New Jersey: American goldfinch
The American goldfinch is the official Garden State fowl along with Iowa and Washington, making the little finch a popular species. Often found in suburbs and backyards, the urban bird can also be found in weedy fields and floodplains, both of which are popular in New Jersey. The species is susceptible to climate change impacts including wildfires, extreme spring heat killing nestlings, and heavy rains destroying nests—which could lead to it finding New Jersey’s summers too hot, and the American goldfinch no longer breeding in the state.
New Mexico: Greater roadrunner
A large cuckoo that prefers to run rather than fly, the greater roadrunner is among the few state birds that like it hot—really hot. Though it does face threats from climate change—such as the impacts of droughts, wildfires and extreme spring heat—the roadrunner looks set to expand its range north in the United States, advancing with desertification. This includes New Mexico, where the roadrunner may expand its range by almost a third in coming decades, to encompass almost the entire state.
New York: Eastern bluebird
In New York, the bluebird’s numbers have increased faster than in most of its range, and the increase looks set to continue, with nesting bluebirds colonizing the north of the state in future decades. Founded in 1882, the New York State Bluebird Society has a strict mission statement to multiply the state fowl with a statewide nest box program since discovering a decline in the species in the 1950s and 1960s. "The 2000-2005 Breeding Bird Atlas for New York State showed an increase of 70% compared with the Atlas of 1980-1985,” reports the society.
North Carolina: Northern cardinal
The Audubon study forecasts that for North Carolina, the cardinal’s population may remain stable, perhaps with some range expansion into upland areas. The prominent-chested and thick-billed bird is popular among dense shrubs and vines, often found sitting hunched over on low branches. While the Tar Heel State bird is popular on the East Coast, it is largely absent west of the Great Plains.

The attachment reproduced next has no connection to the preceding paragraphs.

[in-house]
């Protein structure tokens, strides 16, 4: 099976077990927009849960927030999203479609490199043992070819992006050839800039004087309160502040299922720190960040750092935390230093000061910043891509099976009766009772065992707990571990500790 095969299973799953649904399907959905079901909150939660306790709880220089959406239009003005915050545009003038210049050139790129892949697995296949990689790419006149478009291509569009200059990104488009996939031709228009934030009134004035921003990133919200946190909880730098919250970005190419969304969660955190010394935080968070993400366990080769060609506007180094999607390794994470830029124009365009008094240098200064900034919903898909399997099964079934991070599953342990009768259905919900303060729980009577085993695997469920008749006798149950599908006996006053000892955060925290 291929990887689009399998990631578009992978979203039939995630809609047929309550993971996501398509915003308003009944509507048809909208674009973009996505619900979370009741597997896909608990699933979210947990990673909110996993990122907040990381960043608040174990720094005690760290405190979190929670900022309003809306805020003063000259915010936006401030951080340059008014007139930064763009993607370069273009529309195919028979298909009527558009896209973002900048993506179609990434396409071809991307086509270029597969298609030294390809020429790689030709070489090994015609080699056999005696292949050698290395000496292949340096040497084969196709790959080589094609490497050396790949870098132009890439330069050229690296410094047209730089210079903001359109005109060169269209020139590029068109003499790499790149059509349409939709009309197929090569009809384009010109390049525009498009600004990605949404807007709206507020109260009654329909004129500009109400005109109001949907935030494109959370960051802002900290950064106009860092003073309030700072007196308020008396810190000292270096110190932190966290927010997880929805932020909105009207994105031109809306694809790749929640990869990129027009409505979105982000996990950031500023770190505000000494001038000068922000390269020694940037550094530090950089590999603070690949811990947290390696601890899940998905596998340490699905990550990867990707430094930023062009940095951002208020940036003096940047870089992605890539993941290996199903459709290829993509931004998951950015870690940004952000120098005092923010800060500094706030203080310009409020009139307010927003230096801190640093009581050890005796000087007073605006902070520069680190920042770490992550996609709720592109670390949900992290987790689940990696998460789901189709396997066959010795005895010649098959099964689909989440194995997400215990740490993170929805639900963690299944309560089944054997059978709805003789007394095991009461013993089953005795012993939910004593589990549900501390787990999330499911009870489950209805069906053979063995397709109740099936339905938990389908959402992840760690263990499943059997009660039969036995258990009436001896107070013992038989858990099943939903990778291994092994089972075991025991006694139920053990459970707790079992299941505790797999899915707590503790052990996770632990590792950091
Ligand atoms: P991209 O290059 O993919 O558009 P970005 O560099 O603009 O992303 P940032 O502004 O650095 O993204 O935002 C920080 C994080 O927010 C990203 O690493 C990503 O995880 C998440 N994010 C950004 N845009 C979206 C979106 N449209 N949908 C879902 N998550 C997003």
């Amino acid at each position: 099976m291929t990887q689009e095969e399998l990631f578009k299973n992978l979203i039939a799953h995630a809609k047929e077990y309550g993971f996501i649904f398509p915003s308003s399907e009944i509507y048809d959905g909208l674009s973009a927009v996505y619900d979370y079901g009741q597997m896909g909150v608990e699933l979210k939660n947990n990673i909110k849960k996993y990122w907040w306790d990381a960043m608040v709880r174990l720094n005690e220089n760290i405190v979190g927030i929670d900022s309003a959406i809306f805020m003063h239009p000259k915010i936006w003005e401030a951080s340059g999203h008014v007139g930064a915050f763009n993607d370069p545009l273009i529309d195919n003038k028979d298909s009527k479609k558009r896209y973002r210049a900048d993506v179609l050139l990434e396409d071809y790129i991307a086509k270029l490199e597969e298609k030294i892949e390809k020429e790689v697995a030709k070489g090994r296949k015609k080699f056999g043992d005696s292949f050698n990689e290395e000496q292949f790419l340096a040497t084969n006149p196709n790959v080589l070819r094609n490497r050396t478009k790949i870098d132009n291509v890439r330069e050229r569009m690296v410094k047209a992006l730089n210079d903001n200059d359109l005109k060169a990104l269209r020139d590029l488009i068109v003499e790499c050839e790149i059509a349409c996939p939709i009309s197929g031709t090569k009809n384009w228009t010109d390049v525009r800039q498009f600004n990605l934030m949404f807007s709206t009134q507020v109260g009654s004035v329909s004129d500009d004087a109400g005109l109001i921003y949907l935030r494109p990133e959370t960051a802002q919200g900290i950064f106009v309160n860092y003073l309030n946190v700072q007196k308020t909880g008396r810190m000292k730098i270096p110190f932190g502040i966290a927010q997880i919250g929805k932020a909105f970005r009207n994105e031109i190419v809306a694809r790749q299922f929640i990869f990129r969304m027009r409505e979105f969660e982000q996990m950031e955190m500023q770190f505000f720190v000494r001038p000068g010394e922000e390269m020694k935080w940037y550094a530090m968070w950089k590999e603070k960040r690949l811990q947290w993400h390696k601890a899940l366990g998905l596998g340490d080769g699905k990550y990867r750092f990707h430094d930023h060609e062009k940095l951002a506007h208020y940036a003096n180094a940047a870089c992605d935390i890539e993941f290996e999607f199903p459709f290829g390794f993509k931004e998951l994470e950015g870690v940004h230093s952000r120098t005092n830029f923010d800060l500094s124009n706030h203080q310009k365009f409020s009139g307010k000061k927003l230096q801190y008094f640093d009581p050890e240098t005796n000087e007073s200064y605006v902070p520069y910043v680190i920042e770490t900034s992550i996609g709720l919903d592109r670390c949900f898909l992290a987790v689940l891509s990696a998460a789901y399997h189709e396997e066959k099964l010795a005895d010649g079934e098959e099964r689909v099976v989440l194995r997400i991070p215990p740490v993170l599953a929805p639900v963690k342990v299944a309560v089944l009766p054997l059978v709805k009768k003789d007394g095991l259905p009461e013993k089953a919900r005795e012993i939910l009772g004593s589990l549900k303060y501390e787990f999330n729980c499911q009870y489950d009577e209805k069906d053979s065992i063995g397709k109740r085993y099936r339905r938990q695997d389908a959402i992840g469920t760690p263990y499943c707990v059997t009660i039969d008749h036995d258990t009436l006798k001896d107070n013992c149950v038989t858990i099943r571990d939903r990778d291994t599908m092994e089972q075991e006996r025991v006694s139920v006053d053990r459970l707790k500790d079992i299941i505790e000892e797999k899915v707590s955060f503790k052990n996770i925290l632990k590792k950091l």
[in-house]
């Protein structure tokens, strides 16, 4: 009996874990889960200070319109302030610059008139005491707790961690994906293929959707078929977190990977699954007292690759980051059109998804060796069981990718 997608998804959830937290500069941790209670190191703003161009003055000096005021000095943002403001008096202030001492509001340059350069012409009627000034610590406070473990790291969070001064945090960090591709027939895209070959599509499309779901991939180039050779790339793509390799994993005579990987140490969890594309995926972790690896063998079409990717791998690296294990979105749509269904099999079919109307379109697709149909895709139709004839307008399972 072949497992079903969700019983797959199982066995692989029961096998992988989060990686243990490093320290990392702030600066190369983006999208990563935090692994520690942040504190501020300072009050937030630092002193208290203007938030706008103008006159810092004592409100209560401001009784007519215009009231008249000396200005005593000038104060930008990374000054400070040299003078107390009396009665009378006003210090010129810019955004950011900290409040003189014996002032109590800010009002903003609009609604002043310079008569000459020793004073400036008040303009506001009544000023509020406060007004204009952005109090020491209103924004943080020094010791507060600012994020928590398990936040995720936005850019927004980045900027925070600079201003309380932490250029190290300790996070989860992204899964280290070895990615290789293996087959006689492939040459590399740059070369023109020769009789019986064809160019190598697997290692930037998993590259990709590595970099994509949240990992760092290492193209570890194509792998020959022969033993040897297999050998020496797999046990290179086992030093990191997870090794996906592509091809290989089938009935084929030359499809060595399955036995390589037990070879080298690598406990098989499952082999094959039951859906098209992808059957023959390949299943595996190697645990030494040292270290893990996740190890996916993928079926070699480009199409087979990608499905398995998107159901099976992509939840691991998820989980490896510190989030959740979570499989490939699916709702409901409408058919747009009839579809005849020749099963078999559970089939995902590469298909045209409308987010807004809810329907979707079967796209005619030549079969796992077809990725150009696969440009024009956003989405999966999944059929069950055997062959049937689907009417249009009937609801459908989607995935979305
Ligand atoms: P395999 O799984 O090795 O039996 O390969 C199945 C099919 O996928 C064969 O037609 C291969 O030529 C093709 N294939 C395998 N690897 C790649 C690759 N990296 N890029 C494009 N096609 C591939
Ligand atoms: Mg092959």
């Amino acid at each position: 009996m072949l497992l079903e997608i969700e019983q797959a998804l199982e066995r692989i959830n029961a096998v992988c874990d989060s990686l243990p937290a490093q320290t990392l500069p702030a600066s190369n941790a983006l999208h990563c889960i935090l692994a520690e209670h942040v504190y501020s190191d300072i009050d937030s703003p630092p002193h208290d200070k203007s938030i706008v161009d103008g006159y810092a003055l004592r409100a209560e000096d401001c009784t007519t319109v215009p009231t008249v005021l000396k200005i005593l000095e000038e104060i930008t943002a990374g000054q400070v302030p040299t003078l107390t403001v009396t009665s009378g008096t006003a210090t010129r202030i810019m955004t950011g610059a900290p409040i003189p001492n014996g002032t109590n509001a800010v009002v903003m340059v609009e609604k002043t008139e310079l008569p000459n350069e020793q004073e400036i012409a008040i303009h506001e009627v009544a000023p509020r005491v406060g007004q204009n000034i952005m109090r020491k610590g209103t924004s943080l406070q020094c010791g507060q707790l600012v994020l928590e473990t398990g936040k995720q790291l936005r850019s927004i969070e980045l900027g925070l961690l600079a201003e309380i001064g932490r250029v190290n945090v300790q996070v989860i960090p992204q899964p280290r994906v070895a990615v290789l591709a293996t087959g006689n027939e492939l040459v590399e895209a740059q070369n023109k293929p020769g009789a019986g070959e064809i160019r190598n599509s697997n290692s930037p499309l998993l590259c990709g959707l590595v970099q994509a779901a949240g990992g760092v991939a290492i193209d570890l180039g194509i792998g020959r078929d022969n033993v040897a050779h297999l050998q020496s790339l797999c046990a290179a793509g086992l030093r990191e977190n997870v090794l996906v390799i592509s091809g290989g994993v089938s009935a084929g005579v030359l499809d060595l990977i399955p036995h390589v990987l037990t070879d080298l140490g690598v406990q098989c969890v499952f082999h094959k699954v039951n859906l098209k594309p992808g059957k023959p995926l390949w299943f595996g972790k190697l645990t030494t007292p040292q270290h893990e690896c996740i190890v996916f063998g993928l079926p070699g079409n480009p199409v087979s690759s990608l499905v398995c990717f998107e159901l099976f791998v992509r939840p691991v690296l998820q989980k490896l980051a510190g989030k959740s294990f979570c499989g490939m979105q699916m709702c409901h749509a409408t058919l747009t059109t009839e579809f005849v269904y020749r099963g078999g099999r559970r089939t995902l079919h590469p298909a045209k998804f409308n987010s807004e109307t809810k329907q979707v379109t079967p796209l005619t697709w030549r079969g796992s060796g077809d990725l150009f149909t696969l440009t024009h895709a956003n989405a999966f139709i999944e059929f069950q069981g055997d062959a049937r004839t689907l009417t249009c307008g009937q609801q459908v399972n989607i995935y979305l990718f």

North Dakota: Western meadowlark
The western meadowlark was named North Dakota’s state bird in 1947, but could be eliminated from almost half its current range in the state. While still far-reaching and familiar, some surveys prove the ongoing population has lessened in recent decades, according to the Audubon Society. Similar in color and pattern to its peer the Eastern meadowlark, the western species is quite different: “In the Midwest, [the species] seems to prefer shorter grass and drier fields than the sites chosen by Eastern Meadowlark,” reports the society.
Ohio: Northern cardinal
Also abundant in the Southeast, specifically as Virginia’s state bird, the northern cardinal can be found flying its bright red colors across the Ohio sky. The Audubon study forecasts that for Ohio—where a new report finds severe droughts, inland flooding, wildfires, and landslides will become more common, the cardinal’s population will remain broadly stable.
Oklahoma: Scissor-tailed flycatcher
Inhabiting open country including farmland and ranches, the scissor-tailed flycatcher is a common visitor to the Great Plains. Though facing climate change threats including wildfires and extreme spring heat, it may expand its range northward in Oklahoma, as rising temperatures make northern areas more suited to its requirements for breeding.
Oregon: Western meadowlark
When the western meadowlark was chosen as Oregon’s state bird in 1927, it was among the state’s most abundant and most widely distributed species, but it is now much less common, largely because of destruction of its grassland habitat. As of 2014, Portland Audubon reports the local society fights climate change with several methods such as “preserving mature and old-growth forests that serve as carbon stores,” as well as providing protective habitats for climate-related droughts.
Pennsylvania: Ruffed grouse
The Pennsylvania Game Commission is striving to restore the ruffed grouse population, which has crashed as a result of West Nile virus, along with habitat changes. Despite these efforts, climate change impacts including intensifying rain, rising temperatures and fires becoming more common, may push the grouse out of Pennsylvania; indeed, it may shift out of the 48 conterminous states.
Rhode Island: Rhode Island red2018 All rights reserved.